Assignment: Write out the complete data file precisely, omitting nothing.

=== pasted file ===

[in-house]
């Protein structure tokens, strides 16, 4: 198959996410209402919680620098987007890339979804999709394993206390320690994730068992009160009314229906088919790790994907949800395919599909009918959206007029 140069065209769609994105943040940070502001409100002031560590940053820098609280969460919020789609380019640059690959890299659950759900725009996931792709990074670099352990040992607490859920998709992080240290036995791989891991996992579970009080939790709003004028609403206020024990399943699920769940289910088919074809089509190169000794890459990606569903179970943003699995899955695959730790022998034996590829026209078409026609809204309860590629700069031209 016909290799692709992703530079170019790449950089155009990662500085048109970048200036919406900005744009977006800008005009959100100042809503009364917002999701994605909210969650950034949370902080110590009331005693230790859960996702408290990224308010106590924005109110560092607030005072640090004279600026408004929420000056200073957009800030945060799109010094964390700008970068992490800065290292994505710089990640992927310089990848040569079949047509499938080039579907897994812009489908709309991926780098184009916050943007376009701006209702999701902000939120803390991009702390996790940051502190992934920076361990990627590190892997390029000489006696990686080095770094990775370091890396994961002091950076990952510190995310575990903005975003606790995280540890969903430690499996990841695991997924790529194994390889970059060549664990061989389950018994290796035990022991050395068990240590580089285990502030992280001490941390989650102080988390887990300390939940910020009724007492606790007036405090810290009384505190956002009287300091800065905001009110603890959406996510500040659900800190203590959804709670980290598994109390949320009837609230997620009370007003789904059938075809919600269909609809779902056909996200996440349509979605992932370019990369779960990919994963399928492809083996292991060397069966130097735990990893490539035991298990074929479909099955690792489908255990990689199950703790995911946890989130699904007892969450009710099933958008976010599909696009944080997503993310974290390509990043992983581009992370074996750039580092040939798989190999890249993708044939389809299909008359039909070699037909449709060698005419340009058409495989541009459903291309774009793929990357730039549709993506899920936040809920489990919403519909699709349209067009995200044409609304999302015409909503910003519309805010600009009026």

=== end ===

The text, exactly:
[in-house]
């Protein structure tokens, strides 16, 4: 198959996410209402919680620098987007890339979804999709394993206390320690994730068992009160009314229906088919790790994907949800395919599909009918959206007029 140069065209769609994105943040940070502001409100002031560590940053820098609280969460919020789609380019640059690959890299659950759900725009996931792709990074670099352990040992607490859920998709992080240290036995791989891991996992579970009080939790709003004028609403206020024990399943699920769940289910088919074809089509190169000794890459990606569903179970943003699995899955695959730790022998034996590829026209078409026609809204309860590629700069031209 016909290799692709992703530079170019790449950089155009990662500085048109970048200036919406900005744009977006800008005009959100100042809503009364917002999701994605909210969650950034949370902080110590009331005693230790859960996702408290990224308010106590924005109110560092607030005072640090004279600026408004929420000056200073957009800030945060799109010094964390700008970068992490800065290292994505710089990640992927310089990848040569079949047509499938080039579907897994812009489908709309991926780098184009916050943007376009701006209702999701902000939120803390991009702390996790940051502190992934920076361990990627590190892997390029000489006696990686080095770094990775370091890396994961002091950076990952510190995310575990903005975003606790995280540890969903430690499996990841695991997924790529194994390889970059060549664990061989389950018994290796035990022991050395068990240590580089285990502030992280001490941390989650102080988390887990300390939940910020009724007492606790007036405090810290009384505190956002009287300091800065905001009110603890959406996510500040659900800190203590959804709670980290598994109390949320009837609230997620009370007003789904059938075809919600269909609809779902056909996200996440349509979605992932370019990369779960990919994963399928492809083996292991060397069966130097735990990893490539035991298990074929479909099955690792489908255990990689199950703790995911946890989130699904007892969450009710099933958008976010599909696009944080997503993310974290390509990043992983581009992370074996750039580092040939798989190999890249993708044939389809299909008359039909070699037909449709060698005419340009058409495989541009459903291309774009793929990357730039549709993506899920936040809920489990919403519909699709349209067009995200044409609304999302015409909503910003519309805010600009009026």